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Prince George resident upset after trees cleared for housing project

BC Housing promised to “retain as many trees as possible” during the construction of Harmony House on Zelkwas Avenue.

When Vedder Crescent resident Darcy Colbert heard chainsaws start up near his home on Dec. 2, he wasn’t concerned.

In a letter from BC Housing, dated Nov. 21, he and fellow area residents had been assured that only three trees would be removed along the alley separating homes on Vedder Crescent from the Harmony House housing development under construction at 614 Zelkwas Ave. But when he came home later that day, he was surprised and upset to see all the trees along the alley cut down.

“I came back, and they fell every tree on the project. All you can see are stumps,” Colbert said. “All the trees are fallen down… I’m a little bit upset. It’s just dispiriting.”

The tall, mature aspens provided bird habitat, privacy and shade for the residents, he said.

When city council considered a rezoning to facilitate the development in February, 2021, the city received a 63-signature petition and letters from area residents against the project. However, Colbert said he's not against the project, he just wanted to see the trees remain standing.

“I’m all for anything housing right now,” Colbert added. “(But) we were told we would have some fibre still standing… for privacy and stuff. It’s too bad, because Harmony House could have looked nice with those mature trees.”

Once complete, the two-story, 14-unit housing project will be operated by the Phoenix Transition Society and offer transition house beds and second-stage housing (which provides short-term housing with on-site supports), mainly for Indigenous women and children including trans women, non-binary and Two-Spirit people, who need a safe place to stay. 

In the Nov. 21 letter, BC Housing informed residents that design team had “worked with a Professional Forester to seek recommendations and we are pleased that most of the trees on the site can remain.”

“Three trees along the alley will be removed due to poor tree health. There may be a need to remove some trees along Union Street to accommodate required civil work, but we will continue to make every effort to retain as many trees as possible,” the BC Housing letter said.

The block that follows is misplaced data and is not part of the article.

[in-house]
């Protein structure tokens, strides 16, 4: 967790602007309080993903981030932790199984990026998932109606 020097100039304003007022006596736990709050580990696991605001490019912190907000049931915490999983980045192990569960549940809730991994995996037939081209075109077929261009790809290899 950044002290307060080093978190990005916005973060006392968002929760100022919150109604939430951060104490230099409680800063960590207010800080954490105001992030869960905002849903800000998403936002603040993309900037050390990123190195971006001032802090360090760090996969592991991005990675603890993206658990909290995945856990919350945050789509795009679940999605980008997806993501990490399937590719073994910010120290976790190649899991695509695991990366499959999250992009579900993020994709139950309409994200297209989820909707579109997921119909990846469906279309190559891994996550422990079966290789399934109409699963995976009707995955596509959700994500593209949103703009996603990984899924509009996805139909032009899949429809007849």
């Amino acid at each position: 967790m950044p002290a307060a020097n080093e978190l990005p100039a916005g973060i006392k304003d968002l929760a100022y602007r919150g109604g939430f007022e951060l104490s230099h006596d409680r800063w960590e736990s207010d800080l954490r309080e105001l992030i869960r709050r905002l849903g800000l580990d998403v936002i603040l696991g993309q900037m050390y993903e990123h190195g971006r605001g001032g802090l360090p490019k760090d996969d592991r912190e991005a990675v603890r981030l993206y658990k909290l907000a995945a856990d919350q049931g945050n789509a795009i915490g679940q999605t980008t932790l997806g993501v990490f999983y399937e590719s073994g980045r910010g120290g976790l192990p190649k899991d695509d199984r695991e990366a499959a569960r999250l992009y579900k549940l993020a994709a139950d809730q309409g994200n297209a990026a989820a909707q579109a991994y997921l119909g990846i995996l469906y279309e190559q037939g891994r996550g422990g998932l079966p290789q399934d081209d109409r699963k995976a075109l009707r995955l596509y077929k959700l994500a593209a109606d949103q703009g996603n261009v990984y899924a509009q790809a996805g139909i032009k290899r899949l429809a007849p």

Colbert said he wants to know what happened between Nov. 21, when the letter was sent, and Dec. 2 that justified removing the trees.

As a B.C. certified tree faller and dangerous tree assessor, Colbert said he doesn’t see any reason the trees needed to be removed.

“I’m a dangerous tree assessor and those trees were bulletproof. We just a had a wind event, and all those trees were still there,” Colbert said. “They definitely could have worked around those trees.”

He doesn’t blame the crew that removed the trees, he added, because the trees should have been properly ribboned to show which ones to remove and which to retain.


In an email, a spokesperson for BC Housing said that they “were not able to retain as many trees as we had originally hoped.”

“There were many factors involved in the decision, including compromised root structure due to civil work accessing the underground storm, water, sewer and hydro infrastructure. Due to the extent of excavation required for underground infrastructure, the root structures of trees would be compromised and it would be unsafe to leave the trees,” the spokesperson said in an email. “We are aiming to retain trees along Union Street, however, (BC Hydro) may require that additional trees are removed at a future date.”

As of Friday, several trees had been removed along Union Street but the majority remained in place.

The property will be fully landscaped and will include trees in the landscaping plan, the BC Housing spokesperson said in the email.

“The operator and BC Housing are committed to creating a beautiful site that includes landscaping that will enhance the site for residents and the neighbourhood,” the spokesperson said in the email. “Careful thought has gone into landscape planning, including planting native species that support biodiversity and pollinators. Many plants that have been incorporated into the landscape plan have medicinal and cultural values for Indigenous people in the region.”